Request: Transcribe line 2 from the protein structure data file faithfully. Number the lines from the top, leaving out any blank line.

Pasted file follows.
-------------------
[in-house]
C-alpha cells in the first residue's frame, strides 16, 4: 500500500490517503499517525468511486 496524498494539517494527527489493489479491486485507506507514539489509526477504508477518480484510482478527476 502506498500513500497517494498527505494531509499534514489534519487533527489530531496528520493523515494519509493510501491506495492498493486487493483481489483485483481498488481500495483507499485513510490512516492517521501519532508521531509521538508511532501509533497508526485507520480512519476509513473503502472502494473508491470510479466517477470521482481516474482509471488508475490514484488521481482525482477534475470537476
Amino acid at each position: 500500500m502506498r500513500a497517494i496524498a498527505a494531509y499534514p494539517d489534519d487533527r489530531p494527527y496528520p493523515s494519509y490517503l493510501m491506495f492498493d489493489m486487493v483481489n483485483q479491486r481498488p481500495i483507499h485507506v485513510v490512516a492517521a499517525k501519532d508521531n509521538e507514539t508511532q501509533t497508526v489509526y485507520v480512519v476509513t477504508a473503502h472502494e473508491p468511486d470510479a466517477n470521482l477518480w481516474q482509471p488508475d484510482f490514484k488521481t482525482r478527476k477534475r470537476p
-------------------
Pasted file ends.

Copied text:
C-alpha cells in the first residue's frame, strides 16, 4: 500500500490517503499517525468511486 496524498494539517494527527489493489479491486485507506507514539489509526477504508477518480484510482478527476 502506498500513500497517494498527505494531509499534514489534519487533527489530531496528520493523515494519509493510501491506495492498493486487493483481489483485483481498488481500495483507499485513510490512516492517521501519532508521531509521538508511532501509533497508526485507520480512519476509513473503502472502494473508491470510479466517477470521482481516474482509471488508475490514484488521481482525482477534475470537476